August 3rd, 2015
I love the feeling of flow, when I settle into my work and make steady, ruthless progress without distraction. Unfortunately, getting myself into this state is difficult. It usually happens when I am wearing my noise-cancelling headphones and I am at just at that point where my work is challenging but manageable and my mind is fully engaged but not overwhelmed. It also helps to have a bit of time pressure or a due date on the horizon.
These circumstances aren't always easy to replicate, particularly when I'm working on a personal project where there is no external force pushing me along. Without a sense of urgency, it's extremely rare for me to get into a flow that can't be interrupted by a facebook message, chocolate cravings, an incoming email, or remembering to get laundry out of the dryer.
I've experimented with many strategies to combat this flow problem. To ease my perfectionist tendencies while writing rough drafts, I built a tiny text editor called Zen Writer which disables the delete button, among a few other focus-oriented features. I use the Self Control app to block distracting websites, and I write out my goals whenever I sit down to get a chunk of work done to ensure I'm making the most out of my time. I continually tweak my text editor and terminal settings (though that may be more of a distraction than a productivity boost). However, these are relatively small in scope, so they've been met with only limited success.
The single most effective strategy I've discovered is the pomodoro technique. I've probably gotten more productivity gains from pomodoro alone than all of the other tools combined. The idea is to alternate 25-minute spurts of work and brief 5-minute breaks, and then after every fourth repetition you take a 15-minute break. You promise yourself to be totally focused during the work periods and totally disengaged from it during the breaks. Some people are extremely strict with the length of these periods. When I am strict I find that I can just chug through my work, but it takes a lot of discipline to do this. I'll be the first to admit that I don't always adhere to it perfectly. Even though I was really quite bad at the technique when I started using the it, my productivity immediately increased, and as I've become better at working with this strategy my output has continued to increase along with it.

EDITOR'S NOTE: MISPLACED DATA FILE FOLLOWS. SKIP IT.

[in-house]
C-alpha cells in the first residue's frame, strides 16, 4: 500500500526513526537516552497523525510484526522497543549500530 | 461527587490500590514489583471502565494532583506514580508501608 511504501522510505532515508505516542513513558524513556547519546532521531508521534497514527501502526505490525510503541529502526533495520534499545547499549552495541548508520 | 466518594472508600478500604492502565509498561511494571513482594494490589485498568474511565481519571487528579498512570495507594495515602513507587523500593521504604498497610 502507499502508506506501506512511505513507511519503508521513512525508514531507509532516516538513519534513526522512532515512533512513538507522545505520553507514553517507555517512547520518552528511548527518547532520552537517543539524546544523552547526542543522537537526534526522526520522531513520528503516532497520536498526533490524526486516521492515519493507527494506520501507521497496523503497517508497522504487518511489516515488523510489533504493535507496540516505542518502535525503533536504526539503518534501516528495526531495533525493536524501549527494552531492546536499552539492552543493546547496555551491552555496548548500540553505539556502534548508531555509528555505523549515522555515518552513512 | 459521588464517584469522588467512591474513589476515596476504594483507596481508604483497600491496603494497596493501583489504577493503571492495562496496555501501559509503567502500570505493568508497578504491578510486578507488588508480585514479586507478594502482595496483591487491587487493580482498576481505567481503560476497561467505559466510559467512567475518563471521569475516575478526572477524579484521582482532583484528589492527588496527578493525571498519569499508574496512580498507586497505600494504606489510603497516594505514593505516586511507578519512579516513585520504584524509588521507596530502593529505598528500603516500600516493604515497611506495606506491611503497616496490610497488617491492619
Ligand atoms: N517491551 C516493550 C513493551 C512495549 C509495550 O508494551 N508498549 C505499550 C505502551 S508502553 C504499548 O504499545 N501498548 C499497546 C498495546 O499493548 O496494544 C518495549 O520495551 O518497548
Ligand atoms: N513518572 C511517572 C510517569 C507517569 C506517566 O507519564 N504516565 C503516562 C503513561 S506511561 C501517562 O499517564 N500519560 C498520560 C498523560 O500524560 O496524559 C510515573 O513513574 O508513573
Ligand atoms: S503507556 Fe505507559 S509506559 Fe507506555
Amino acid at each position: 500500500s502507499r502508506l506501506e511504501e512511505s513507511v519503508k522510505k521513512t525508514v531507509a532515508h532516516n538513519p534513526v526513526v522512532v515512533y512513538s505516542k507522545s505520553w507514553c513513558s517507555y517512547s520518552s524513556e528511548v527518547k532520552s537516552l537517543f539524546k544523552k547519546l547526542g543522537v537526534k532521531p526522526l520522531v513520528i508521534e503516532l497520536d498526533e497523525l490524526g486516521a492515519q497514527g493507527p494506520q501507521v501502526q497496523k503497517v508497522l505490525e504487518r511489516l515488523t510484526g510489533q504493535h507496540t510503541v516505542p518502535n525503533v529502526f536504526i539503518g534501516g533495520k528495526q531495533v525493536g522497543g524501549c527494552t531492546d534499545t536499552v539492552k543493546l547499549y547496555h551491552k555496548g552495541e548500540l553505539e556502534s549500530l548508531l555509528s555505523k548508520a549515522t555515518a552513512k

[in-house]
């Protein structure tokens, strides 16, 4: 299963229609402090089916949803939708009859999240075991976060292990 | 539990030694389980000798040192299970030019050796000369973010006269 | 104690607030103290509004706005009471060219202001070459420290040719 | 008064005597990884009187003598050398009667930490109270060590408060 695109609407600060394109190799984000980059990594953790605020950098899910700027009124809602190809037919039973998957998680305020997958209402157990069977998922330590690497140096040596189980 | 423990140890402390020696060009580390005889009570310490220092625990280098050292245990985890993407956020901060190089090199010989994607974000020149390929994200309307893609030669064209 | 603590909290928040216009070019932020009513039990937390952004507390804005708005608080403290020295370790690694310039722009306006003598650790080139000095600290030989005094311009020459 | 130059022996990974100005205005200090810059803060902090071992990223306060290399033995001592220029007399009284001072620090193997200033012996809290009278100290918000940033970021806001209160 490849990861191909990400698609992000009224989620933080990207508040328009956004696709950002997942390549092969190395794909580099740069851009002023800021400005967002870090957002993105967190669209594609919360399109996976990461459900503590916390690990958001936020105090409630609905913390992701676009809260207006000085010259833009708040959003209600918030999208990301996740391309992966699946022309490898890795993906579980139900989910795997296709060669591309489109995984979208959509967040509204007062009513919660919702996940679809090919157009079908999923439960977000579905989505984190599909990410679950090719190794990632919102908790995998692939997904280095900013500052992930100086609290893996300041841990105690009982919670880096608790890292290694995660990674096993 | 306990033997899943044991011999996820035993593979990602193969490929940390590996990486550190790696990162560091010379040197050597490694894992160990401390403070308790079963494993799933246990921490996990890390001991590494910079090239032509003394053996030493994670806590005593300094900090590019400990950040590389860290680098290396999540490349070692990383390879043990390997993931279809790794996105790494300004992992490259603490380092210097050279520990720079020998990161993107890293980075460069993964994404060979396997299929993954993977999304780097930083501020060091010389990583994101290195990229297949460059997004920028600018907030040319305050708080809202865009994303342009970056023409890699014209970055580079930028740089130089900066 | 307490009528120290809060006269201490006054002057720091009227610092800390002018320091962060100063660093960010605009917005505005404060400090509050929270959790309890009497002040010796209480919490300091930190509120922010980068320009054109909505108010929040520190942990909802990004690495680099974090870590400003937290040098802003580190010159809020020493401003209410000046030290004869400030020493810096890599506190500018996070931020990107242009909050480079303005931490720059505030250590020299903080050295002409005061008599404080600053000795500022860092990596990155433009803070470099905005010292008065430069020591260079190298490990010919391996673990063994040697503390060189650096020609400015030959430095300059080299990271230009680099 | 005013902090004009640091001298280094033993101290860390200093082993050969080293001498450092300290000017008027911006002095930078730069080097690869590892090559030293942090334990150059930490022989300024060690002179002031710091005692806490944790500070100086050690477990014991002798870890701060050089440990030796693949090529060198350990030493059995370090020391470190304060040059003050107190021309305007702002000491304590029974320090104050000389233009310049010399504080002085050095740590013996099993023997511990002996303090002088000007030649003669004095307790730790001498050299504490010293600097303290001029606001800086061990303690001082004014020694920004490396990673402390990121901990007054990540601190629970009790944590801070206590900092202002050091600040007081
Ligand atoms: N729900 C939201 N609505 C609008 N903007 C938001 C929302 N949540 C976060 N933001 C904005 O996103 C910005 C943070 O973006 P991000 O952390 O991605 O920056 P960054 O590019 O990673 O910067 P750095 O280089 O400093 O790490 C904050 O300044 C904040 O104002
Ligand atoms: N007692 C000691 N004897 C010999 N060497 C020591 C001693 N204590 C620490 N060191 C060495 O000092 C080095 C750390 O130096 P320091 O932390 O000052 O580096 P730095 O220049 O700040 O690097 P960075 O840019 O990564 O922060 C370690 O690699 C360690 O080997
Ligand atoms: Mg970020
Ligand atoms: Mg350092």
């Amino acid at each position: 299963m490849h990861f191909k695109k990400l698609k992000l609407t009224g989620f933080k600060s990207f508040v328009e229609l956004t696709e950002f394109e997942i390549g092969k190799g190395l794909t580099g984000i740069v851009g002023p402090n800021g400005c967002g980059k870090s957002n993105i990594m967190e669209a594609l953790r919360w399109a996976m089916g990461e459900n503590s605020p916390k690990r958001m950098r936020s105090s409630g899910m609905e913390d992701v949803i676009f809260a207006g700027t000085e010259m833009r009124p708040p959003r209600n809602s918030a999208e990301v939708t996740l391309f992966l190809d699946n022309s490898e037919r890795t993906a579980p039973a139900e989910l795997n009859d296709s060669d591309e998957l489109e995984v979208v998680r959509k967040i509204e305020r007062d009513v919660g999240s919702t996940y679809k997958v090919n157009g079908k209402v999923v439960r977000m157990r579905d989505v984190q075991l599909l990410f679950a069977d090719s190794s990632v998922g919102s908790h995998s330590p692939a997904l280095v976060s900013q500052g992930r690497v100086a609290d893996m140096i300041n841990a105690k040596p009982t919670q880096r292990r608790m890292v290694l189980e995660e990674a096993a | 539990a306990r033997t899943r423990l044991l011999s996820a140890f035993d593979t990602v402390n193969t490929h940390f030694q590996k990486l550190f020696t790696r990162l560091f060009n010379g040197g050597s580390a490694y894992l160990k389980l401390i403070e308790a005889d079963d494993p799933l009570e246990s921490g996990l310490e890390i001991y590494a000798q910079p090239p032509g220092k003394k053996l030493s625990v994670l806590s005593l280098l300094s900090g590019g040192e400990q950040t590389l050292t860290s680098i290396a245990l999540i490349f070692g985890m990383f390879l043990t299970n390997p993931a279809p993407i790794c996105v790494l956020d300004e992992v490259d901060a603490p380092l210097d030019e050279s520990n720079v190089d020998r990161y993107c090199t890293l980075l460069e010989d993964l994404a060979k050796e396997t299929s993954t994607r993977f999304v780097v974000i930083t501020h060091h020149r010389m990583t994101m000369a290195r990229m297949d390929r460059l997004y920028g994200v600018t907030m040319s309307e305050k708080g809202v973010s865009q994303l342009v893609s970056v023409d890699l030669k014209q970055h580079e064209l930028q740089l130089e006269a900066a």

Benefits of pomodoro
Pomodoro works well for me is because it's so easy to mentally commit yourself to "just 25 minutes". It can be difficult to initially convince myself to settle down to work on a side project after a long day at work, even though it is something I really enjoy and want to do. My solution is to commit to just one pomodoro, and then after that if I'm still very tired I will let myself relax. But almost invariably that first pomodoro jump-starts me and gets me pumped up to work for hours. Activation energy is hard to come by, but pomodoros make it easy.
Always begin in the middle
The hardest part of any task is getting started. I always used to partition work according to my to-do list, giving myself a break only after checking off an item. I have some minor anxiety associated with starting a new task and re-creating a whole new flow, so the result was that I was always tempted to stretch out my breaks. Pomodoro offers a counterintutive solution to this problem: no matter where you are in your work, stop after 25 minutes. Then after your 5-minute break you just pick up where you left off, and if you finish that task before your next 25 minutes are up then you begin a new one. This can be immensely helpful. You rarely have to start a new project right after a break. Instead, you start right in the middle. You can leverage the win from finishing the last task to propel yourself into outlining and executing the next one.
Easily trackable progress